The government should actively promote collaborations with the private sector to leverage state-of-the-art technology.States like Assam, Bihar, Maharashtra, and Tamil Nadu have set commendable examples in this regard. Public-private partnerships can stimulate innovation and the scaling of technological solutions for disaster risk reduction.
Funds should be directed towards making flood early warnings more impact-based. A more integrated effort to channel funds into building robust systems that can accurately forecast floods at least 48-72 hours before the event occurs will provide sufficient time to evacuate people to safety.To bolster flood preparedness and mitigate its impacts, a significant portion of the proposed Rs 15,000 crore fund for the Flood Management and Border Area Programme in India should be allocated to the development of impact-based flood early warning systems.

Conclusion:

India has been a leader in advocating early warnings for cyclones. Now, it must take the lead in championing impact-based, people-centric, multi-hazard early warning systems for floods.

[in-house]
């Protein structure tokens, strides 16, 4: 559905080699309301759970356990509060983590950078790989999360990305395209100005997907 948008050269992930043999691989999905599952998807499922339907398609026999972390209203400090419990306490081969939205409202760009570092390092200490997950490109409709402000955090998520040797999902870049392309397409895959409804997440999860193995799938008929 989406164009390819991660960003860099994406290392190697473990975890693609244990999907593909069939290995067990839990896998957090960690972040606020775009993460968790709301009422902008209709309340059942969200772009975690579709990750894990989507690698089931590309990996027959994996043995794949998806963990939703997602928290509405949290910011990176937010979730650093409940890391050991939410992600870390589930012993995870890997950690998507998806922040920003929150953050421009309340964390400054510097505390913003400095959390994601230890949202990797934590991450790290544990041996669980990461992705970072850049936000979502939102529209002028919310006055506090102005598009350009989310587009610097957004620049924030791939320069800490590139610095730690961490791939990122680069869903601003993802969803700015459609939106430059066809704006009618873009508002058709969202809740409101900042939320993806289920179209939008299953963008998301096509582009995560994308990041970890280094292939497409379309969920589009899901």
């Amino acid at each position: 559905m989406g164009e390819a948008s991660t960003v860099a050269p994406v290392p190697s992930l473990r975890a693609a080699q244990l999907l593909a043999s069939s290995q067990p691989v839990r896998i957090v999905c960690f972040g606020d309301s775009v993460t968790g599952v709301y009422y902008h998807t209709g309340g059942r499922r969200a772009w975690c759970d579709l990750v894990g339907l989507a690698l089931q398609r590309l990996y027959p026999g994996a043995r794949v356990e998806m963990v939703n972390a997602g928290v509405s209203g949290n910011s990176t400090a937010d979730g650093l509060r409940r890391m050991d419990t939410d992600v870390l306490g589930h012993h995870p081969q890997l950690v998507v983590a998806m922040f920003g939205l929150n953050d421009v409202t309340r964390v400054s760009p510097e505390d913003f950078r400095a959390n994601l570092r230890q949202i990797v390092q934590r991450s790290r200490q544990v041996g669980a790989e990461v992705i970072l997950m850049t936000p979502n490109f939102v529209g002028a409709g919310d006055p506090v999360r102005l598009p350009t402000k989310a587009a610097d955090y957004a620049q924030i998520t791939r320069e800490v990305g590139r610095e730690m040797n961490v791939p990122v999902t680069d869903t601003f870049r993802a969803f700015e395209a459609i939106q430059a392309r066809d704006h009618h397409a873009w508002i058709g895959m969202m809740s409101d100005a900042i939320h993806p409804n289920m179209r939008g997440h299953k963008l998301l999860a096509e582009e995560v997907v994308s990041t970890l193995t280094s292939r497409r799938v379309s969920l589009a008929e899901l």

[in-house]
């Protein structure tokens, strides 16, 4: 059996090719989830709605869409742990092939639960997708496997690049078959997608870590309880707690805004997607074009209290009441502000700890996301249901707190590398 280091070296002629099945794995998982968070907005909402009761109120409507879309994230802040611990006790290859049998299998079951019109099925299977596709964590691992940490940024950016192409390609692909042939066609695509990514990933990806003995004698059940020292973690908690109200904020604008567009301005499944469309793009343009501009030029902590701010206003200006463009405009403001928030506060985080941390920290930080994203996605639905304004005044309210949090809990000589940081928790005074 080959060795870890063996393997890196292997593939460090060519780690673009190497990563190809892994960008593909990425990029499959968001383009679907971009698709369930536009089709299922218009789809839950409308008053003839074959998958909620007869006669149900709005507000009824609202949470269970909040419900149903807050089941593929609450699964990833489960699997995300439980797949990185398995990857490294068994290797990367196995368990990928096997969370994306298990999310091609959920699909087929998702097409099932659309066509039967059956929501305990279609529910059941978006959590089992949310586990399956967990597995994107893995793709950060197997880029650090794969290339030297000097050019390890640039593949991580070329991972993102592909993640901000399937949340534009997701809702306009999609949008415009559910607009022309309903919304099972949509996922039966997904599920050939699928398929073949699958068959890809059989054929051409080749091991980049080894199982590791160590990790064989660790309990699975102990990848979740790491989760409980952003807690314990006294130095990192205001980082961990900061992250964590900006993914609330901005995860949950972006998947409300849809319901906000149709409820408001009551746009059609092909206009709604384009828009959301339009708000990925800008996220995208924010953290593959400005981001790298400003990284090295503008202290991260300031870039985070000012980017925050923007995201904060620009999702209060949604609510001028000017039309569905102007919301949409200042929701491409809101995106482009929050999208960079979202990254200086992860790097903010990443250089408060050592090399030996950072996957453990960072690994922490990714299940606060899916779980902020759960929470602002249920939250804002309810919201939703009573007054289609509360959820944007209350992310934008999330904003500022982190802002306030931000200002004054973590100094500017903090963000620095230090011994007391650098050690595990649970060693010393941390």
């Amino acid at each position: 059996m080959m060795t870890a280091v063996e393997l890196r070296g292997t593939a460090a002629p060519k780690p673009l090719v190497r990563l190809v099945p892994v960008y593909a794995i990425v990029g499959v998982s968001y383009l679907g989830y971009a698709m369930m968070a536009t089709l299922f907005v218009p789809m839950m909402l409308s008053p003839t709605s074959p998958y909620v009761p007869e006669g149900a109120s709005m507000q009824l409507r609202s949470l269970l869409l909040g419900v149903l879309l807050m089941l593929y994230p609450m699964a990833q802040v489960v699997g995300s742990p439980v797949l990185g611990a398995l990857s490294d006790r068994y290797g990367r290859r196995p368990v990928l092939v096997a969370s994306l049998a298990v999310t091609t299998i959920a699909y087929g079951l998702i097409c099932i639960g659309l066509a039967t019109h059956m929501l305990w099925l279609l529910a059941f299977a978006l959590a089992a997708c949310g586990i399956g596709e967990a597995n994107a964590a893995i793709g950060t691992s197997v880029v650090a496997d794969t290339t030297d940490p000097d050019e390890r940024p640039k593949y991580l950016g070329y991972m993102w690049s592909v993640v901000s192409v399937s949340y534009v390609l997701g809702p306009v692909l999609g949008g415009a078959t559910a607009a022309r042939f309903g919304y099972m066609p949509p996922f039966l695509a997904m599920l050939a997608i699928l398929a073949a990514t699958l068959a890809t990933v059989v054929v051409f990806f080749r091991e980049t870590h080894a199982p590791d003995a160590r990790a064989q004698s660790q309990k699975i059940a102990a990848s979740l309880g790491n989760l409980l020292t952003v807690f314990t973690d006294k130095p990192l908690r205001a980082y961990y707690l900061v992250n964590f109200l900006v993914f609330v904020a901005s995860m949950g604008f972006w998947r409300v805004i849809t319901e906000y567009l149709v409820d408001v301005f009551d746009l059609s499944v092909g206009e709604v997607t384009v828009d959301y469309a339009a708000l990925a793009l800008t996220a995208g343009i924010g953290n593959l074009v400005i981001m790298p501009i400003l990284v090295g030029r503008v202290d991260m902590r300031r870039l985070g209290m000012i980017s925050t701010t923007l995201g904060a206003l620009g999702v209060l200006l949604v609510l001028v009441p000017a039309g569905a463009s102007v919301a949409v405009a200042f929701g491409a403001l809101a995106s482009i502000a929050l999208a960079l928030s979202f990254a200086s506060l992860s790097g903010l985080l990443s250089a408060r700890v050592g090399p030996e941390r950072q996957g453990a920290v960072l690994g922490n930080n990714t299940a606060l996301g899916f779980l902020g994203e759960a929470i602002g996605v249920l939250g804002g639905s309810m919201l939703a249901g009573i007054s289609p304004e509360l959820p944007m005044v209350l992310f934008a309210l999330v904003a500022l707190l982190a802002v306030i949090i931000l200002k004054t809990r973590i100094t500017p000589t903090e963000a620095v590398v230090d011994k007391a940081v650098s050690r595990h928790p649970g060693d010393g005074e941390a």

India is staring at Water Poverty


Context:

Based on recently released data from the India Meteorological Department, the South-West monsoon for the June to August 2023 period has been inadequate in 42 percent of the districts (see the table for reference). Specifically, in August, the country witnessed a rainfall deficit of 32 percent compared to the normal average, with the southern states experiencing a particularly severe shortfall of 62 percent. This year has marked the lowest August rainfall in India in the past 122 years, tracing back to 1901. With only around one month remaining before the conclusion of the South-West monsoon season, the reduced precipitation not only poses a significant threat to agriculture but also raises concerns about potential widespread water shortages in various regions of the country.